This is a no-brainer when it comes to choosing a topic for a discursive essay or any other essay. You would need to brainstorm and come up with fresh ideas.
One brainstorming trick that may help you is the “keyword” game. Here’s how it works: pick out a subject area that appeals to you. For instance, you could choose a subject area that revolves around politics or social issues.
Once you have selected your preferred area, find a keyword related to the area. For instance, if you chose the subject of social issues, you could pick a keyword like “gender”.
Try to create a coherent topic using the keyword as a building block.
From the example given above, a sample topic could be: “Gender bias in public schools. Does it exist?”
Pro Tip: Try to choose a subject area that you’re really passionate about. Writing a discursive essay on a topic you don’t care about is like trying to put a finger through the eye of a needle. It never works out for you or the needle.
Avoid overdone topics
When it comes to searching for an essay topic, you’d most likely come across discursive essay topics that have been talked about over and over again. Some topics have been popular since the age of the dinosaurs. You definitely don’t want to choose topics like these.
Your readers are constantly searching for something new that they haven’t seen before – a fresh perspective on issues. Offer them what they need instead of rehashing old tired discussions.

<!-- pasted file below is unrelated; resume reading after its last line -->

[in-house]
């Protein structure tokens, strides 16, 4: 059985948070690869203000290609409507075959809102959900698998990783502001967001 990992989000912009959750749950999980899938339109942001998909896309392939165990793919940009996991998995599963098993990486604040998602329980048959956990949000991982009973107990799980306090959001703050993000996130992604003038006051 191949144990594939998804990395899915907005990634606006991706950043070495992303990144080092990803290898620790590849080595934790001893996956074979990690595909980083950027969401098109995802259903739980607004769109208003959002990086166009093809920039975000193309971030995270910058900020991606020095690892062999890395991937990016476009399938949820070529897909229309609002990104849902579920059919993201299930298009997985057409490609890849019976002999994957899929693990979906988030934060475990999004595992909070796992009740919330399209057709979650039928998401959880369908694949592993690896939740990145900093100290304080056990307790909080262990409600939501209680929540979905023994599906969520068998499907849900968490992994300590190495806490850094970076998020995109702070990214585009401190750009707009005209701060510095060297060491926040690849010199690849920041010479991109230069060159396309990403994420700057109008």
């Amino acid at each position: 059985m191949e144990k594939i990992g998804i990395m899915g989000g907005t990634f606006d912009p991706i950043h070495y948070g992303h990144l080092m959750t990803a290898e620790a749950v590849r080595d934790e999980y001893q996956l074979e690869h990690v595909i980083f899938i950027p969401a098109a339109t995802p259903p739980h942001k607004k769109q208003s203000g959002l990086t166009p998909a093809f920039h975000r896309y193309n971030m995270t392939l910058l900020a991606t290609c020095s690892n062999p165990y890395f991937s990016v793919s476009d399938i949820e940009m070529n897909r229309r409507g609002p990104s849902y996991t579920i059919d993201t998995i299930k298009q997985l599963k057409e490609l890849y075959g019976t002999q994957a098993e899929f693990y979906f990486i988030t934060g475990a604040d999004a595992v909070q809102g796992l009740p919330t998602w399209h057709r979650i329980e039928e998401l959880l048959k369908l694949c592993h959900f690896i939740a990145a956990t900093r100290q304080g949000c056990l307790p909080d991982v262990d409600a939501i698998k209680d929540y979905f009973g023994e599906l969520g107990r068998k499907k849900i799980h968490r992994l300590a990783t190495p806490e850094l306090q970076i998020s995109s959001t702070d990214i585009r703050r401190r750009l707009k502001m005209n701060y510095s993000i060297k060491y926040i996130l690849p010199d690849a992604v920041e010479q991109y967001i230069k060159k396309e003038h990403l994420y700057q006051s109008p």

Be very specific
Choosing a general topic is one of the mistakes most rookie essay writers make. When it comes to discursive essays or any type of essay, you should be as specific as possible.
General topics would only leave you overwhelmed and tired. For instance, a topic like “Gender bias” is too general for a discursive essay. It raises too many questions at once. Where can you find instances of gender bias? What locations is it most rampant in? What measures have been put in place to tackle it?
You’ll have to answer these questions before you even get to the main crux of the matter.
Thus, try to narrow each topic down to the most specific issue before you start writing.
Pick a topic that is very informative
The foundation of every essay lies in research. If you can’t research an essay topic, then you definitely can’t write about it. Make sure that any topic you choose is easy to research and informative enough.
In simple terms, ensure that there is sufficient information on any topic before you dive into writing it. This way, the writing process would be easier and more enjoyable.
Pro tip: Make sure you only use genuine, credible sources to get information. You definitely don’t want the credibility of your essay to be questioned.
Psychology Discursive Essay Topics